Investors bid Sh81.68 billion for the three-tenor Treasury bond whose sale concluded on Tuesday, with the government taking up Sh64.2 billion from the offer that targeted Sh50 billion.
A liquid money market supported the Treasury’s efforts to raise the new debt, whose proceeds are earmarked for general budgetary expenditure. The funds took the State’s net uptake from bond sales to Sh264 billion in the current fiscal year.
The issue consisted of reopenings of a 15-year bond first sold in 2010, another 15-year paper whose initial sale was in February this year and a 20-year bond sold in 2011. The bonds therefore have 5.3, 14.5 and 10.7 years to maturity, respectively.
Investors were most attracted to the 2020 15-year paper, which carried the highest coupon, offering Sh49.8 billion on it compared to Sh17.8 billion on the 2010 15-year and Sh14 billion on the 2011 20-year papers.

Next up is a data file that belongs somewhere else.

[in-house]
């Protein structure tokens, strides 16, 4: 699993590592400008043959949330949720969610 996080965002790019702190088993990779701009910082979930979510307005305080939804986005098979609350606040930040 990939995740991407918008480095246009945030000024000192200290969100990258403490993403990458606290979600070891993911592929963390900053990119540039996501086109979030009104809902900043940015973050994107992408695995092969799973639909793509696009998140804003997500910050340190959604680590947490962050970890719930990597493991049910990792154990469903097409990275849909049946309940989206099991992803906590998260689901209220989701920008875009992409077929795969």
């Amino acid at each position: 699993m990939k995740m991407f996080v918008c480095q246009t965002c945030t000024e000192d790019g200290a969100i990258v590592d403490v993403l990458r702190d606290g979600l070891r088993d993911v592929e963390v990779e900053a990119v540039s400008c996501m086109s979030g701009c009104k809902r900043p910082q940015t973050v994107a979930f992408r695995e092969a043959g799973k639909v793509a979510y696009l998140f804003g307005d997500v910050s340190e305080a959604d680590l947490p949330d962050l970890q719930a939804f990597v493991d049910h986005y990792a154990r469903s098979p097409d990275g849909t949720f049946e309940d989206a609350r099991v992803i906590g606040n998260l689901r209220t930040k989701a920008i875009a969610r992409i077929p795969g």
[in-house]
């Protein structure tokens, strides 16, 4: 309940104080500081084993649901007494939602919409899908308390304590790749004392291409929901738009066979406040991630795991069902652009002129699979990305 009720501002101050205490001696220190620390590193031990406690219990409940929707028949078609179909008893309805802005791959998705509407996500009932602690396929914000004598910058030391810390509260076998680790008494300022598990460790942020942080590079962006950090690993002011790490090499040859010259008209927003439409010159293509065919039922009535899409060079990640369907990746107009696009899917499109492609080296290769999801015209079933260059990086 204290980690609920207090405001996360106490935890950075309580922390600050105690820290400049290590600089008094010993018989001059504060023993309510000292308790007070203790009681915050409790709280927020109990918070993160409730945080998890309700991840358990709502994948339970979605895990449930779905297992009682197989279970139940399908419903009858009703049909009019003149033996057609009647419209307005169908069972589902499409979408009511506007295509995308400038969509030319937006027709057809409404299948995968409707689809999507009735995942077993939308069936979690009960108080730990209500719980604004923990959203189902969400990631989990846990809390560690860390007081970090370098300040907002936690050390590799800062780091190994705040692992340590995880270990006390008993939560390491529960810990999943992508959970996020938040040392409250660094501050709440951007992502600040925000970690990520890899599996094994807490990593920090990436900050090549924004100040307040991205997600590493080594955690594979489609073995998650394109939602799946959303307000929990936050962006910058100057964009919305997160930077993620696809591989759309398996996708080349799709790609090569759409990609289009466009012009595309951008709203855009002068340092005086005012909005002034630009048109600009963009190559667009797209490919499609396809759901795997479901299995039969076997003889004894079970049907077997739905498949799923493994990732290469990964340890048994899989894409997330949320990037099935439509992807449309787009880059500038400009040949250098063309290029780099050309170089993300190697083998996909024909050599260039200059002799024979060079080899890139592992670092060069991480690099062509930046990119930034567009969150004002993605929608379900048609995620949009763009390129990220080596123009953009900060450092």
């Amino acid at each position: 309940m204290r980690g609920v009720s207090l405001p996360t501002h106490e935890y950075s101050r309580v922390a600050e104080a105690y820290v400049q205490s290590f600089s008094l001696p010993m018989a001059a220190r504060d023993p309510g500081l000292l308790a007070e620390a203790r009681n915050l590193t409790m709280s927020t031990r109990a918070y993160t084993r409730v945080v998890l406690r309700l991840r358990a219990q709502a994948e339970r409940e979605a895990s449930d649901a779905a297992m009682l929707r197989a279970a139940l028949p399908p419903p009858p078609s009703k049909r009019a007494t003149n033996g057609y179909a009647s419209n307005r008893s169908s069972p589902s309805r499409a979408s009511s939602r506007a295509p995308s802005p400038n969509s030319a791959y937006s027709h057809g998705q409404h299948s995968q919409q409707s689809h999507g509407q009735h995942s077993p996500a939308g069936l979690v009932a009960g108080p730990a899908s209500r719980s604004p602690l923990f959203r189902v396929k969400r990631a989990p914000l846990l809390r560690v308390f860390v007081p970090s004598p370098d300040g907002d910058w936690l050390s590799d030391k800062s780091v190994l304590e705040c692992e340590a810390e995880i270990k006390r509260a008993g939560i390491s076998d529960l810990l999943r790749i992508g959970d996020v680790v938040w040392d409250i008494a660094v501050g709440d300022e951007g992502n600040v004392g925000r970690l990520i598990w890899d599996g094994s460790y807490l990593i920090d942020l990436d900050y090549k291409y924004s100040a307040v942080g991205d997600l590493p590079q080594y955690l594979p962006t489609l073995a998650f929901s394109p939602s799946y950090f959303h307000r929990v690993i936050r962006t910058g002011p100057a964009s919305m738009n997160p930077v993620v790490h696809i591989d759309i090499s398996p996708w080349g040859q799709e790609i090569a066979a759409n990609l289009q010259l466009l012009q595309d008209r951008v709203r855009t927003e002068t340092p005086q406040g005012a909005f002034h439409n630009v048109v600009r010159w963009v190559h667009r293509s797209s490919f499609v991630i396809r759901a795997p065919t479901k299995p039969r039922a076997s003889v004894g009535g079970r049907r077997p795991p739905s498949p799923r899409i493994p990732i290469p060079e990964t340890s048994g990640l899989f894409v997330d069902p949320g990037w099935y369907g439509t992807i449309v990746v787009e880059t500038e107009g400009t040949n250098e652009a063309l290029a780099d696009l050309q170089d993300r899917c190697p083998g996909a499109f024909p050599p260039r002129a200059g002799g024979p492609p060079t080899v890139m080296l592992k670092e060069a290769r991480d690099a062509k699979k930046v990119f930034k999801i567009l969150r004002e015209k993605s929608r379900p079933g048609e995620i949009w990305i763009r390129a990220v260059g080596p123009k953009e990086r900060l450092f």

“Overall, the performance was buoyed by the liquid environment. In particular, the market picked the cue that was marked from July's primary bond coupled with the relatively higher coupon rate offered, thus exaggerated bidding on the longer paper on offer was a no-brainer,” said Genghis Capital head of research Churchill Ogutu.
The weighted average rate on accepted bids on the three papers stood at 10.46 percent for the 2010 15-year, 12.54 percent for the 2020 15-year and 11.87 percent for the 2011 20-year paper.
The issuance of the three signalled a continuation of the government's preference of longer-dated issues in line with the medium term debt management strategy to lengthen maturity profile of domestic debt.